fbpx

Coconut Water: The World’s Best Rehydration Drink?

Share this article:
Share on facebook
Share on twitter
Share on google
Share on pinterest

We’re nuts for coconuts.

Well, at least coconut water, which in recent years has been plucked from the tree and marketed as a super drink that can cure everything from high blood pressure to cancer.

But is such a reputation deserved? Not exactly – after all, there is no such thing as a cure-all superfood – but the potassium-rich drink is still great for all for a range of reasons.

But before we get to them, let’s start with a little coconut science.

What’s in the nut?

Coconut water is a nutrient-rich fluid found in young, green coconuts. It holds the fruit’s endosperm and as the coconut matures, those nutrients move from the water into the rind, which becomes the “meat” – that is, the white solid bit.

Coconut milk is what’s leftover after the meat has formed. It tastes and looks different than coconut water and has a much lower nutrient content.

Use 1: Super sports drink

Coconut water is more than 90 percent regular H2O. But unlike regular water, it’s rich in potassium, calcium and ( to a lesser degree) sodium. These are electrolytes, which are key ingredients in the internal fluids that help your neurons fire and muscles contract. Since people lose a lot of electrolytes through their sweat, replenishing them is the main purpose of sports drinks like Pocari Sweat and Gatorade, although those tend to also be loaded with processed sugar.

Enter coconut water: an all-natural, sweet-tasting drink that replenishes water and crucial electrolytes.

Use 2: Hangover cure

Despite what your older brother told you, the only sure-fire hangover cure is time. That being said, there are things you can do to ease its passage.

Since alcohol prevents your body’s reabsorption of water, a hangover is often associated with dehydration. This can be relieved, of course, by drinking water. But unlike regular water, coconut water contains high amounts of potassium, the loss of which – through urination – is another factor that makes hangovers feel so bad.

Bottom line: The H2O and potassium in coconut water will help your passage back into the realm of sober people.

Use 3: Helping prevent diabetes, high blood pressure and heart disease (maybe)

Other than the electrolytes mentioned above, coconut water has a very small micronutrient content. Nevertheless, research suggests it could have a strong – if little understood – impact on overall wellness.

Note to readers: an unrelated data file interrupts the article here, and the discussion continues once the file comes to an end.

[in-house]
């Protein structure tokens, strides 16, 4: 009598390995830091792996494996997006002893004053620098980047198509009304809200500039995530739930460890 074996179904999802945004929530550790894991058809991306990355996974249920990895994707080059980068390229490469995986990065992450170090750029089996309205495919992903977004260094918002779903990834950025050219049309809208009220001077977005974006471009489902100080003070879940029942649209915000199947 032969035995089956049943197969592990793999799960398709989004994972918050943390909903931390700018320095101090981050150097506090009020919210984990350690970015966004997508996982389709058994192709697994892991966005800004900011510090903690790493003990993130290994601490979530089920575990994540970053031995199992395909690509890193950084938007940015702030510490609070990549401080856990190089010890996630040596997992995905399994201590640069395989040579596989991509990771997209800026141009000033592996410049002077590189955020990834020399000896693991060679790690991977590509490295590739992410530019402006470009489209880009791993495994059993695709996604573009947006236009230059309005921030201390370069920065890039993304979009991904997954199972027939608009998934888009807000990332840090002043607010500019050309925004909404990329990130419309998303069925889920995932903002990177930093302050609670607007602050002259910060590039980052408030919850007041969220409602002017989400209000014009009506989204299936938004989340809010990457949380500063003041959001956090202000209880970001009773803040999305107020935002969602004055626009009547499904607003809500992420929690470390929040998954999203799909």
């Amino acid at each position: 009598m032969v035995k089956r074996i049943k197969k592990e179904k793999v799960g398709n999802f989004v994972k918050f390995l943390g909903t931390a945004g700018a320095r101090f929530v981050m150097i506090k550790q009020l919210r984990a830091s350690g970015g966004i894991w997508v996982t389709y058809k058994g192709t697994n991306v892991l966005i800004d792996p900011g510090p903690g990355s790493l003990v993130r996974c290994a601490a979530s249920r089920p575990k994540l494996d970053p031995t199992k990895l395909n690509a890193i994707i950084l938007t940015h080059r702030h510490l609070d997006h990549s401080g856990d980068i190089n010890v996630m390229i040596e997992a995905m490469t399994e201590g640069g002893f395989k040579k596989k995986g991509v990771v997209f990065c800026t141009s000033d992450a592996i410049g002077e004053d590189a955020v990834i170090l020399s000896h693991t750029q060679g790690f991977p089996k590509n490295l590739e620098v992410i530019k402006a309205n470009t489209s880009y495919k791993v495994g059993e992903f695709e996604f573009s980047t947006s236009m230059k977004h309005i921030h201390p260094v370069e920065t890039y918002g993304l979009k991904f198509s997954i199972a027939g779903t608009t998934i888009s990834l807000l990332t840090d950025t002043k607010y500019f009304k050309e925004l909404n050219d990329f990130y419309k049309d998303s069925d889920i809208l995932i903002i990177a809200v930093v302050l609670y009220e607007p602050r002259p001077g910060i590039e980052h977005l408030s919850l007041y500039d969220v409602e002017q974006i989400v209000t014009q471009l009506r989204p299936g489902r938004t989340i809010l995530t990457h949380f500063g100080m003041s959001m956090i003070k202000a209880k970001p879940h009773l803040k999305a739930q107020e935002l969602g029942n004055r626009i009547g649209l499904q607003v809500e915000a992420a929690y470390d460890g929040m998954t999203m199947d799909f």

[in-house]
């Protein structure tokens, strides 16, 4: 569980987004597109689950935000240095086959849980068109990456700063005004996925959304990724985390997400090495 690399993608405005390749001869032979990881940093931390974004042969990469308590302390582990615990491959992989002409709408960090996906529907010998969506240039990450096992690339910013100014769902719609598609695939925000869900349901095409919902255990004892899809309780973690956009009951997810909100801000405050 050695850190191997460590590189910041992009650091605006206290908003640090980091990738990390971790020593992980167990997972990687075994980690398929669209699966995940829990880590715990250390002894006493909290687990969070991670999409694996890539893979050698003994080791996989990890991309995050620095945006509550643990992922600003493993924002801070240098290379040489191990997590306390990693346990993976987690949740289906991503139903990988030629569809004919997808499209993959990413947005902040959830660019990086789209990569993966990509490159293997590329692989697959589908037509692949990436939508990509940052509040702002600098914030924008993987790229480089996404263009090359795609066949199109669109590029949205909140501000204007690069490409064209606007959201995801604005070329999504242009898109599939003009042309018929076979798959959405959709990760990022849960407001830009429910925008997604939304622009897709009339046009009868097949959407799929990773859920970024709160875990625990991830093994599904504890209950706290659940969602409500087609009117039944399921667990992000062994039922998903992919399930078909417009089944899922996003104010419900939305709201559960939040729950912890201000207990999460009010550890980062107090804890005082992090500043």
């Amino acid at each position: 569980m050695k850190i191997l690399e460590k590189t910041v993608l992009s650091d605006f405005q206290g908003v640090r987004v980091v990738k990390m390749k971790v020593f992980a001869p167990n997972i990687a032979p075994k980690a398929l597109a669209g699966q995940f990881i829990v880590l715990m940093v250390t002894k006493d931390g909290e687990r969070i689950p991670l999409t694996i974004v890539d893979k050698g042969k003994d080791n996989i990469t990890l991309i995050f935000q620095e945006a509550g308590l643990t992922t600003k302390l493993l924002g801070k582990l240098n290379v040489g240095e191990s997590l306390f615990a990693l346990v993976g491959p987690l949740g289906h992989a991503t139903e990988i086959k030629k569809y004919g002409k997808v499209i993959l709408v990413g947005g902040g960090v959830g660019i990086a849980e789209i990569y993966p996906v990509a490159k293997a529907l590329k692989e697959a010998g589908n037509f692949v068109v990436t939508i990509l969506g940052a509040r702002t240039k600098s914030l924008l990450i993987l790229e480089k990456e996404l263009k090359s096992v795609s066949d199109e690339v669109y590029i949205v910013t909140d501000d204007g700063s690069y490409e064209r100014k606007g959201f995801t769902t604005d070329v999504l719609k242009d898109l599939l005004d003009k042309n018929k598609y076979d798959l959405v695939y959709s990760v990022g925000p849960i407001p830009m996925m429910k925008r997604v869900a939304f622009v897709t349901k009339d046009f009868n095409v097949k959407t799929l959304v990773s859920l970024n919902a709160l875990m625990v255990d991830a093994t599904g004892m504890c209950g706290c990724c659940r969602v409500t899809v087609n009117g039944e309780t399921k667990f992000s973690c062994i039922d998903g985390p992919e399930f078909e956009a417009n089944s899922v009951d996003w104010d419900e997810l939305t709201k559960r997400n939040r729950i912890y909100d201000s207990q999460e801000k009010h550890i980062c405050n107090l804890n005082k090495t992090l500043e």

One suggests a link between coconut water and reduced blood pressure. When tested in rats, coconut water has also been shown to regulate blood sugar levels and reduce blood cholesterol (although there has been little human research for these effects).

Use 4: Hangover cause

The fresh, subtly-sweet favour of  coconut water makes it an excellent mixer if you want to take a break from that whole healthy diet thing. Serve these tropical coconut cocktails straight from the shell:

Use 5: IV fluid for people on a budget

Just kidding. Don’t pump coconut water into your veins. But interestingly, the fluid’s sodium content and sterility in the shell have made it useful as an emergency rehydration fluid (we stress again: don’t try this).

 

 

Share this article:
Share on facebook
Share on twitter
Share on google
Share on pinterest

RELATED ARTICLES

RELATED ARTICLES

RECENT POSTS

Dispelling Five Myths of the Keto Diet

If you haven’t heard of the keto diet – the hyper low-carb dietary craze of celebrities and bloggers – you may have been living under a block of cheese. In fact, it has entered that phase in the lifecycle of a fad diet where it strays from its original meaning and people use it to describe all sorts of pseudo-dietary choices. These are a few common mis-keto-ceptions about the keto diet. Myth 5: The keto diet works like Atkins, only more extreme …

DNA and Nutrition – What Your Genes Tell You to Eat

  You are what you eat, it’s true. But you also eat what you are, in the sense that your DNA determines – to an extent – what you like, what you need, and how your body reacts to food. This is why the same diets and dieting tricks don’t work for everyone. Sometimes people are simply going to be fatter, slimmer, more muscular or skinnier than other people. Based on this logic, two dietary theories have arisen. The first is that …

Does Burnt Food Really Cause Cancer?

Who doesn’t love a good grilled asparagus, blackened tilapia or seared chicken? But not too seared – after all, burnt food gives you cancer, right? Well, not exactly. The idea that burnt food contains toxic, cancer-causing carcinogens has been floating around for about 20 years, fuelled time and again by headline-hungry news coverage that sometimes seems to misunderstand the research. Let’s start with the science. There are three chemicals that have raised nutritional eyebrows when it comes to cooked food …

Share on facebook
Share on twitter
Share on google
Share on pinterest